The government and the opposition in the Senate Monday passed a rare unanimous resolution for abolition of monopoly in the power sector and evolving a mechanism to help generate and provide low-cost electricity to consumers.
Both sides expressed deep concern over the continuously increasing power tariff and identified monopoly “mafias” as the main hurdle to going for cheaper technology for electricity generation. The Senate witnessed a lively debate from both sides of the divide on the subject.
The resolution, moved by PPP Senator Taj Haider, said the government should allow public-private partnership and the private sector to install their own solar, wind or local coal-based power plants in the country with minimum 30 megawatt electricity generation capacity and sell electricity to domestic, commercial and industrial consumers directly on a pre-determined tariff formula through their own transmission and distribution grids.
The PPP lawmaker agreed to incorporate a minor amendment to specify mode for electricity generation proposed by PTI Senator Mohsin Aziz to make the landmark idea acceptable to all. Haider, who hails from Sindh, explained that power producers, under an agreement, had to sell electricity to K-Electric in the case of Karachi, and to distribution companies (DISCOs) in the rest of the country, which resell it at much higher rates. He wondered for how long we would follow the devastating outdated traditions.
About the multifarious problems faced by power consumers who encounter frequent disruptions in the supply despite paying heavily for it, he said, ending the private monopoly and permitting producers to sell power directly to consumers is the way forward. He added small solar parks could be established across the country to provide cheap electricity to consumers.
Then, he cited the example of India where over-the-counter sale of electricity has already been allowed to accelerate the pace of economic development and progress. He said free electricity of up to 300 units was being supplied to residents of New Delhi. The direct sale of electricity, he emphasized, will bring down the cost of production in the industrial sector and bolster exports.
Senator Mohsin Aziz supported the resolution and said the public and the industry continue to bear the brunt of agreements with independent power producers (IPPs) for purchase of electricity at higher costs. He agreed to the idea of the PPP senator, but suggested specifying the mode of power generation- an amendment which was incorporated in the resolution.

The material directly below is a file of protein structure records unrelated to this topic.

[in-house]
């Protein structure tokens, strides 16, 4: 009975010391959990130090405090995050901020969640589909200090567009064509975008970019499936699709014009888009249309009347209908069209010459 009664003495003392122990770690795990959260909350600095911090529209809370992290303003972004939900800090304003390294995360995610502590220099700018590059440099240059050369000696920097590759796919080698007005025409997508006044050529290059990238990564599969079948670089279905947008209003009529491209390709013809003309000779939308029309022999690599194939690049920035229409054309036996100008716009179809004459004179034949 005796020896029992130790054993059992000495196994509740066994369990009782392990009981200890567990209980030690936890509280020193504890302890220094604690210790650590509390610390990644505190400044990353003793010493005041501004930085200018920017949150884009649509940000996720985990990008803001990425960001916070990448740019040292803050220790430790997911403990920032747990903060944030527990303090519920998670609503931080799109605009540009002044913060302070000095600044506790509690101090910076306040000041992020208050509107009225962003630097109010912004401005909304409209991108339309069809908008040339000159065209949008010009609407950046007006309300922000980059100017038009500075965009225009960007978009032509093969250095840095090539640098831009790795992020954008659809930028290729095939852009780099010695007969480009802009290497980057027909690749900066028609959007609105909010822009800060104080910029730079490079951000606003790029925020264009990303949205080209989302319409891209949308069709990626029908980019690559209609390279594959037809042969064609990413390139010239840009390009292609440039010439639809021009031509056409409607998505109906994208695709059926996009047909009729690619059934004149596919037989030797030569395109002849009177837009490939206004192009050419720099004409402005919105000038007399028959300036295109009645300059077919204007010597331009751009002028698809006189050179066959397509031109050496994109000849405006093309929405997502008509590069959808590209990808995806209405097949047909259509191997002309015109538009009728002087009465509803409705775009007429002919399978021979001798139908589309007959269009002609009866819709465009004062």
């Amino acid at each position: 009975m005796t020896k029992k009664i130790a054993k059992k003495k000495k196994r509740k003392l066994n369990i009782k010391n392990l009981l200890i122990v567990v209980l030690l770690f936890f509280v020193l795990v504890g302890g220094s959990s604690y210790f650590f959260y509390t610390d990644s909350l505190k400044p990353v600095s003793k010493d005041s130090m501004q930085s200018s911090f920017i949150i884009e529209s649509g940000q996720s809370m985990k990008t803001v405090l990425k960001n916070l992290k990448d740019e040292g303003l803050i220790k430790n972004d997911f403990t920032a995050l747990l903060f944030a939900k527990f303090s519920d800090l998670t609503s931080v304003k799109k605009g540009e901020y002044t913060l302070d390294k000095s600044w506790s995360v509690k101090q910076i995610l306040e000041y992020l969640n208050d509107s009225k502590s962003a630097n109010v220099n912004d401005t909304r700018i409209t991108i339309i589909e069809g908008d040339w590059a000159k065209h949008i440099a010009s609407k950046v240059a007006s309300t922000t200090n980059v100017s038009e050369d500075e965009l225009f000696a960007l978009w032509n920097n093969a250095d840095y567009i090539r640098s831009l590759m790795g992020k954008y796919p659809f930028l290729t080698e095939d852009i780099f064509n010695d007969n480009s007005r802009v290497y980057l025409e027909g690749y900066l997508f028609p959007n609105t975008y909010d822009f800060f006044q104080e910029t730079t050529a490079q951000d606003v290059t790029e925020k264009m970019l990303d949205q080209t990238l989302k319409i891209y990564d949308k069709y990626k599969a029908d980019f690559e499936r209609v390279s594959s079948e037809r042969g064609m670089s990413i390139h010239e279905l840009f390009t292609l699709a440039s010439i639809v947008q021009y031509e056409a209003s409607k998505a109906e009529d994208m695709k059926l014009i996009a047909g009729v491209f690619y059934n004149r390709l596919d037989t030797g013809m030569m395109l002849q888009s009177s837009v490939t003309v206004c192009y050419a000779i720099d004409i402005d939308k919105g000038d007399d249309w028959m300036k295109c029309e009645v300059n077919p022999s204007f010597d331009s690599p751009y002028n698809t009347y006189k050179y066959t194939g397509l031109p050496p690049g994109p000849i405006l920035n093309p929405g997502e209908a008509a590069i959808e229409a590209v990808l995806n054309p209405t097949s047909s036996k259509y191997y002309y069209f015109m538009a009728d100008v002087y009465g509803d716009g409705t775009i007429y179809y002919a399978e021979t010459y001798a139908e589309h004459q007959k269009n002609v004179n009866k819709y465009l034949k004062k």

PMLN Senator Irfanul Haq Siddiqui rose to endorse the resolution and asked his colleagues on both sides of the aisle to support it. Senator Kamil Ali Agha of the PMLQ also appreciated the proposal but warned that mafias having vested interest would try to create hurdles to its implementation. Later, the amended resolution was adopted.
Through another resolution jointly moved by the opposition and treasury benches, the House called for rotating the chairmanship of the Public Accounts Committee (PAC) between both Houses of the parliament for a period of two and a half years.
Minister of State for Law Shahadat Awan of the PPP, initially tried to oppose the resolution, saying that the issue should be resolved through dialogue. He also reminded the members that the PAC was a National Assembly’s committee.
Former Senate deputy chairman and PPP’s Saleem Mandviwala recalled that a decision had been taken to form the Senate’s own PAC, during the days of Raza Rabbani but it could not be implemented. He said the resolution would not be well-received by the National Assebmly, suggesting the chairman talk to the NA Speaker on the issue.
Leader of the Opposition Dr Shahzad Waseem said that it was a genuine demand involving the question of dignity of the House. The House later unanimously passed the resolution. However, the unanimity proved short-lived when PTI Chairman Imran Khan came under fire from the treasury benches for taking the oath from his party members for a march on Islamabad. Federal Minister for Climate Change Senator Sherry Rehman’s remarks over the oath-taking sparked a noisy protest. The PTI senators strongly agitated to her remarks, which were expunged by the chair. However, they kept on chanting “shame, shame” and some of them demanded her to withdraw her remarks, which she declined. PTI members also smashed their files against desks.
The minister pointed out that the event had been highlighted by the media. “In which country this happens when people in such a massive number are desperately in need of relief,” she wondered. She decried the oath-taking for the long march at a time when still over 20 million flood victims were in dire need of relief, including shelter and food. “He is not finding people for public meetings and taking the oath for the long march. This is fascism. Audio leaks have surfaced and how charity accounts were misused,” she noted, referring to Imran Khan.
Citing to the gravity of floods, she explained that the situation was not business as usual, adding that global estimates stood at $40 billion but these were conservative estimates. “Unlike the 2010 floods, which affected 20 million people, 33 million people were affected by recent floods. Over 13,000KM roads and 435 bridges were swept away,” she added.
Leader of the Opposition Dr.Shazad Waseem of the PTI alleged that people were not drowned in floods but in corruption and incompetence of the rulers. “Neither it was an earthquake nor floods but your incompetence; the entire world knows about climate change, but where were your preparations to cope with them?” he said.
He contended that the minister had hardly attended the House and sked where was she when the House was debating floods, adding they were running away from the House and would fly out of the country as well. He alleged landlords saved their land and diverted water to poor growers’ fields.